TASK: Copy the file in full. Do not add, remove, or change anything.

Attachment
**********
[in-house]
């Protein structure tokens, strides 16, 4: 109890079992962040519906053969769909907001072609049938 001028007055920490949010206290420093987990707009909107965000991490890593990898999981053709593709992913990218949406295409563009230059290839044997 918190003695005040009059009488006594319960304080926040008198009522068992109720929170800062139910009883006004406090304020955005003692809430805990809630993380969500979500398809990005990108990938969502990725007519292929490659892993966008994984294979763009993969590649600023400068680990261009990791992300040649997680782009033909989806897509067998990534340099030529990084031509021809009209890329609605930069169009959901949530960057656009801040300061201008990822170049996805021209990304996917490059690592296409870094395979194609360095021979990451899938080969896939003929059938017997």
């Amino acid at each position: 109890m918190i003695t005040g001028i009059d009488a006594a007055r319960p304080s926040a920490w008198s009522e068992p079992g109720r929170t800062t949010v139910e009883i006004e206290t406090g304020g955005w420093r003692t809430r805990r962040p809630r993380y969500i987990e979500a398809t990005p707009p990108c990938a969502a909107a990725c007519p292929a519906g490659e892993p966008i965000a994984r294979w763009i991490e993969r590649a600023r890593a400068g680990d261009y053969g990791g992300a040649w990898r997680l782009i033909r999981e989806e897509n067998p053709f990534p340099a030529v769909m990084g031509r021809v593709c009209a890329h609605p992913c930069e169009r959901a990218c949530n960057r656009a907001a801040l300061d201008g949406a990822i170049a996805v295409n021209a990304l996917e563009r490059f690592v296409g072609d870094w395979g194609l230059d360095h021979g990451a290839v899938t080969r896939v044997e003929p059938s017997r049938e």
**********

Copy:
[in-house]
């Protein structure tokens, strides 16, 4: 109890079992962040519906053969769909907001072609049938 001028007055920490949010206290420093987990707009909107965000991490890593990898999981053709593709992913990218949406295409563009230059290839044997 918190003695005040009059009488006594319960304080926040008198009522068992109720929170800062139910009883006004406090304020955005003692809430805990809630993380969500979500398809990005990108990938969502990725007519292929490659892993966008994984294979763009993969590649600023400068680990261009990791992300040649997680782009033909989806897509067998990534340099030529990084031509021809009209890329609605930069169009959901949530960057656009801040300061201008990822170049996805021209990304996917490059690592296409870094395979194609360095021979990451899938080969896939003929059938017997």
């Amino acid at each position: 109890m918190i003695t005040g001028i009059d009488a006594a007055r319960p304080s926040a920490w008198s009522e068992p079992g109720r929170t800062t949010v139910e009883i006004e206290t406090g304020g955005w420093r003692t809430r805990r962040p809630r993380y969500i987990e979500a398809t990005p707009p990108c990938a969502a909107a990725c007519p292929a519906g490659e892993p966008i965000a994984r294979w763009i991490e993969r590649a600023r890593a400068g680990d261009y053969g990791g992300a040649w990898r997680l782009i033909r999981e989806e897509n067998p053709f990534p340099a030529v769909m990084g031509r021809v593709c009209a890329h609605p992913c930069e169009r959901a990218c949530n960057r656009a907001a801040l300061d201008g949406a990822i170049a996805v295409n021209a990304l996917e563009r490059f690592v296409g072609d870094w395979g194609l230059d360095h021979g990451a290839v899938t080969r896939v044997e003929p059938s017997r049938e």